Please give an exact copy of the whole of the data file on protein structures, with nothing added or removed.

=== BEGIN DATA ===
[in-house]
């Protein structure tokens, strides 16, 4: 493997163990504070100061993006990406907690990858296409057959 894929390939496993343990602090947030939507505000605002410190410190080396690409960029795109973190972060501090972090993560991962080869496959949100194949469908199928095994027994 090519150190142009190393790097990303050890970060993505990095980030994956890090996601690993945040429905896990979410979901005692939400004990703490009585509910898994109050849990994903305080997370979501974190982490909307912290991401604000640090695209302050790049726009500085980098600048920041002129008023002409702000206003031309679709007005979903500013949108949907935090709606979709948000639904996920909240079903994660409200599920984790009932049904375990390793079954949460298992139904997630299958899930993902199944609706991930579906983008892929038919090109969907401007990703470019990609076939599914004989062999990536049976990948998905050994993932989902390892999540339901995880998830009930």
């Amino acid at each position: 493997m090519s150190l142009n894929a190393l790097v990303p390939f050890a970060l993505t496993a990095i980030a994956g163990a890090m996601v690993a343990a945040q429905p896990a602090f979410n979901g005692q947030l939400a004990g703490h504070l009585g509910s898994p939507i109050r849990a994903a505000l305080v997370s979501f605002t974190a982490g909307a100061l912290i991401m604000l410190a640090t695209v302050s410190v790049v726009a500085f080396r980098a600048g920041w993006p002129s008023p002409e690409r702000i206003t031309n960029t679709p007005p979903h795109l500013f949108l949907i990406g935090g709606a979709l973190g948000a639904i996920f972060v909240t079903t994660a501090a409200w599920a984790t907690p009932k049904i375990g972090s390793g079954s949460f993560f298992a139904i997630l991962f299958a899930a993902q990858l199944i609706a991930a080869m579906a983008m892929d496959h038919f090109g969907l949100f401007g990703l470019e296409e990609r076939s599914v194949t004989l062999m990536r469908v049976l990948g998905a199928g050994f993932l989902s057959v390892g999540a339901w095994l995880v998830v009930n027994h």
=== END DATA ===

[in-house]
């Protein structure tokens, strides 16, 4: 493997163990504070100061993006990406907690990858296409057959 894929390939496993343990602090947030939507505000605002410190410190080396690409960029795109973190972060501090972090993560991962080869496959949100194949469908199928095994027994 090519150190142009190393790097990303050890970060993505990095980030994956890090996601690993945040429905896990979410979901005692939400004990703490009585509910898994109050849990994903305080997370979501974190982490909307912290991401604000640090695209302050790049726009500085980098600048920041002129008023002409702000206003031309679709007005979903500013949108949907935090709606979709948000639904996920909240079903994660409200599920984790009932049904375990390793079954949460298992139904997630299958899930993902199944609706991930579906983008892929038919090109969907401007990703470019990609076939599914004989062999990536049976990948998905050994993932989902390892999540339901995880998830009930």
């Amino acid at each position: 493997m090519s150190l142009n894929a190393l790097v990303p390939f050890a970060l993505t496993a990095i980030a994956g163990a890090m996601v690993a343990a945040q429905p896990a602090f979410n979901g005692q947030l939400a004990g703490h504070l009585g509910s898994p939507i109050r849990a994903a505000l305080v997370s979501f605002t974190a982490g909307a100061l912290i991401m604000l410190a640090t695209v302050s410190v790049v726009a500085f080396r980098a600048g920041w993006p002129s008023p002409e690409r702000i206003t031309n960029t679709p007005p979903h795109l500013f949108l949907i990406g935090g709606a979709l973190g948000a639904i996920f972060v909240t079903t994660a501090a409200w599920a984790t907690p009932k049904i375990g972090s390793g079954s949460f993560f298992a139904i997630l991962f299958a899930a993902q990858l199944i609706a991930a080869m579906a983008m892929d496959h038919f090109g969907l949100f401007g990703l470019e296409e990609r076939s599914v194949t004989l062999m990536r469908v049976l990948g998905a199928g050994f993932l989902s057959v390892g999540a339901w095994l995880v998830v009930n027994h």